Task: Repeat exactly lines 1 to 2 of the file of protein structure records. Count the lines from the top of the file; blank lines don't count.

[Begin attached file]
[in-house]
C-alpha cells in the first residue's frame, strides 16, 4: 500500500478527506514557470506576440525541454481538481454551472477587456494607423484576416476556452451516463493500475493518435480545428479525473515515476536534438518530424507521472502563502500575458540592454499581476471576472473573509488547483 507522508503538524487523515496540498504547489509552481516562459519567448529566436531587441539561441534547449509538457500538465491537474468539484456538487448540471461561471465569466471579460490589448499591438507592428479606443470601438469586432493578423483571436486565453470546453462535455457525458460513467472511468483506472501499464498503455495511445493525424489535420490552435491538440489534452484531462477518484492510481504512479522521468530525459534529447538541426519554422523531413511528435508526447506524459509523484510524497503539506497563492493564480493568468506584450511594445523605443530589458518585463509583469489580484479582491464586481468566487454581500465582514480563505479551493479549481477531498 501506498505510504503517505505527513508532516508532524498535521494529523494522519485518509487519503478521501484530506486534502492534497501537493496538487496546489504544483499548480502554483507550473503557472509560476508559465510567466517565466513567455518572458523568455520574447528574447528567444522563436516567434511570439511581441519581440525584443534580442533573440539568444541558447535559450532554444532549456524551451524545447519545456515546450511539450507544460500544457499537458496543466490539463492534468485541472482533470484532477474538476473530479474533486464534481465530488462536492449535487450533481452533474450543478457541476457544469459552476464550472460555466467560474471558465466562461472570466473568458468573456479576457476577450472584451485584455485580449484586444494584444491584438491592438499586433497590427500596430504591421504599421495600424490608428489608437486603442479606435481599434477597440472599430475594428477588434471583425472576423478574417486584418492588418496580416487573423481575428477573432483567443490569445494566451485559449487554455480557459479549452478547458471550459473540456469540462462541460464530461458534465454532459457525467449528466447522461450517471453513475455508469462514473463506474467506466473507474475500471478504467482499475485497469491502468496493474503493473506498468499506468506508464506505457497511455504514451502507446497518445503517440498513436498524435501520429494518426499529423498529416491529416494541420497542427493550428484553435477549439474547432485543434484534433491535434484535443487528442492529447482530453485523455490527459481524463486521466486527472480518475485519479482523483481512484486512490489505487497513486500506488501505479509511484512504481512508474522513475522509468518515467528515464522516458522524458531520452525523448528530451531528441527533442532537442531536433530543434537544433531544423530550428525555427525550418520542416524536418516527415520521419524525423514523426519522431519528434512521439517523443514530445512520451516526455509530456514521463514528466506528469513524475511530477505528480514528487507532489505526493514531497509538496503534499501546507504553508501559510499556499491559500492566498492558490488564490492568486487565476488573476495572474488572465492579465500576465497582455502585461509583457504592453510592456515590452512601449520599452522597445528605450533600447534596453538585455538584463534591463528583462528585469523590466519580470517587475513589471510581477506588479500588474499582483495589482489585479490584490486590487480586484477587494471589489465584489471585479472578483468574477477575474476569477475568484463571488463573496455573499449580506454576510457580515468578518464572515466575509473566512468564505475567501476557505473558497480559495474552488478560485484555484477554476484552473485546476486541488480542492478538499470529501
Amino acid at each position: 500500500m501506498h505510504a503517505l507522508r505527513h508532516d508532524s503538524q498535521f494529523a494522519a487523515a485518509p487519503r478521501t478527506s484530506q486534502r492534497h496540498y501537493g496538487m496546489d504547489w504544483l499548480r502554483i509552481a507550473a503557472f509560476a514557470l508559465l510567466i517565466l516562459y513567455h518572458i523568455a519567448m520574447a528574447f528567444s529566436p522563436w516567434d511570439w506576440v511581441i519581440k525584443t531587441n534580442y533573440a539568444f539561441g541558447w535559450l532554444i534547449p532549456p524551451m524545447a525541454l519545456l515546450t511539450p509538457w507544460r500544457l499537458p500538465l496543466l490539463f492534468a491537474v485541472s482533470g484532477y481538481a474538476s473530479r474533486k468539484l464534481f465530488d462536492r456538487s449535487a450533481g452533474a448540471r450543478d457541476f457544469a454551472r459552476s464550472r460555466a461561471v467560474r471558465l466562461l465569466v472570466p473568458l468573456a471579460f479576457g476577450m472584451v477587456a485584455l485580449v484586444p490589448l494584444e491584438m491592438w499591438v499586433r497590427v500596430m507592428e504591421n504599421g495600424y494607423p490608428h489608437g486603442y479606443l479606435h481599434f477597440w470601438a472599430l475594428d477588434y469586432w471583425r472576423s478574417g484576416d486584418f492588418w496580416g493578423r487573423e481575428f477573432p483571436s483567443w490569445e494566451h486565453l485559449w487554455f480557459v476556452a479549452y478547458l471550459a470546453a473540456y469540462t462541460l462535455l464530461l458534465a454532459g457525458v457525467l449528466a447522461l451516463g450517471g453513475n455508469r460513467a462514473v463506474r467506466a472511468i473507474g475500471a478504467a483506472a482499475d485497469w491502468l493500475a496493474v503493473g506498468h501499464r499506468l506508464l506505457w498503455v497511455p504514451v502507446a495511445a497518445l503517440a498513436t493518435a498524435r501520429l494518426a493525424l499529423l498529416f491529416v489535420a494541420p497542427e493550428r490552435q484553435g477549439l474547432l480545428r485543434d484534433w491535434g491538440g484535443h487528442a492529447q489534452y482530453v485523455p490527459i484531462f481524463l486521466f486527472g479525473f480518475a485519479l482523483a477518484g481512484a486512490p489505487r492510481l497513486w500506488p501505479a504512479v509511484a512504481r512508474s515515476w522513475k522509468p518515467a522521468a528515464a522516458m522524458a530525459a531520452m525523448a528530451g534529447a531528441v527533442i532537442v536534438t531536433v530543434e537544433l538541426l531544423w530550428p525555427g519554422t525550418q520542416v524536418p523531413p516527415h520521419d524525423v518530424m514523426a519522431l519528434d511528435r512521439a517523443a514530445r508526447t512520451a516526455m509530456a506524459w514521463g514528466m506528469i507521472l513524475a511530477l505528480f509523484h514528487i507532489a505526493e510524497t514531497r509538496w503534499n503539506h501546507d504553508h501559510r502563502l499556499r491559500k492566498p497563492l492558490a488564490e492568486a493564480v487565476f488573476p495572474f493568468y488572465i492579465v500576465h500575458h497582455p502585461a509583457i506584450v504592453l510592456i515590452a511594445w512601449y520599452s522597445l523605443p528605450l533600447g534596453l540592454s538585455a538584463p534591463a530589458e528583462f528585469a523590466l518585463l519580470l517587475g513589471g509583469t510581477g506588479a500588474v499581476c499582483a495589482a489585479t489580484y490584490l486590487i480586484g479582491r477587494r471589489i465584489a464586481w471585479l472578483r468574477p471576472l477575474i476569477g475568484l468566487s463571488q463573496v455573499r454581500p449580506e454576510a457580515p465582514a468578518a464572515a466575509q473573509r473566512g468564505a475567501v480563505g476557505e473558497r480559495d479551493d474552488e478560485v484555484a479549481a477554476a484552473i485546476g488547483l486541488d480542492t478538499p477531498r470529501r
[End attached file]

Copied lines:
[in-house]
C-alpha cells in the first residue's frame, strides 16, 4: 500500500478527506514557470506576440525541454481538481454551472477587456494607423484576416476556452451516463493500475493518435480545428479525473515515476536534438518530424507521472502563502500575458540592454499581476471576472473573509488547483 507522508503538524487523515496540498504547489509552481516562459519567448529566436531587441539561441534547449509538457500538465491537474468539484456538487448540471461561471465569466471579460490589448499591438507592428479606443470601438469586432493578423483571436486565453470546453462535455457525458460513467472511468483506472501499464498503455495511445493525424489535420490552435491538440489534452484531462477518484492510481504512479522521468530525459534529447538541426519554422523531413511528435508526447506524459509523484510524497503539506497563492493564480493568468506584450511594445523605443530589458518585463509583469489580484479582491464586481468566487454581500465582514480563505479551493479549481477531498 501506498505510504503517505505527513508532516508532524498535521494529523494522519485518509487519503478521501484530506486534502492534497501537493496538487496546489504544483499548480502554483507550473503557472509560476508559465510567466517565466513567455518572458523568455520574447528574447528567444522563436516567434511570439511581441519581440525584443534580442533573440539568444541558447535559450532554444532549456524551451524545447519545456515546450511539450507544460500544457499537458496543466490539463492534468485541472482533470484532477474538476473530479474533486464534481465530488462536492449535487450533481452533474450543478457541476457544469459552476464550472460555466467560474471558465466562461472570466473568458468573456479576457476577450472584451485584455485580449484586444494584444491584438491592438499586433497590427500596430504591421504599421495600424490608428489608437486603442479606435481599434477597440472599430475594428477588434471583425472576423478574417486584418492588418496580416487573423481575428477573432483567443490569445494566451485559449487554455480557459479549452478547458471550459473540456469540462462541460464530461458534465454532459457525467449528466447522461450517471453513475455508469462514473463506474467506466473507474475500471478504467482499475485497469491502468496493474503493473506498468499506468506508464506505457497511455504514451502507446497518445503517440498513436498524435501520429494518426499529423498529416491529416494541420497542427493550428484553435477549439474547432485543434484534433491535434484535443487528442492529447482530453485523455490527459481524463486521466486527472480518475485519479482523483481512484486512490489505487497513486500506488501505479509511484512504481512508474522513475522509468518515467528515464522516458522524458531520452525523448528530451531528441527533442532537442531536433530543434537544433531544423530550428525555427525550418520542416524536418516527415520521419524525423514523426519522431519528434512521439517523443514530445512520451516526455509530456514521463514528466506528469513524475511530477505528480514528487507532489505526493514531497509538496503534499501546507504553508501559510499556499491559500492566498492558490488564490492568486487565476488573476495572474488572465492579465500576465497582455502585461509583457504592453510592456515590452512601449520599452522597445528605450533600447534596453538585455538584463534591463528583462528585469523590466519580470517587475513589471510581477506588479500588474499582483495589482489585479490584490486590487480586484477587494471589489465584489471585479472578483468574477477575474476569477475568484463571488463573496455573499449580506454576510457580515468578518464572515466575509473566512468564505475567501476557505473558497480559495474552488478560485484555484477554476484552473485546476486541488480542492478538499470529501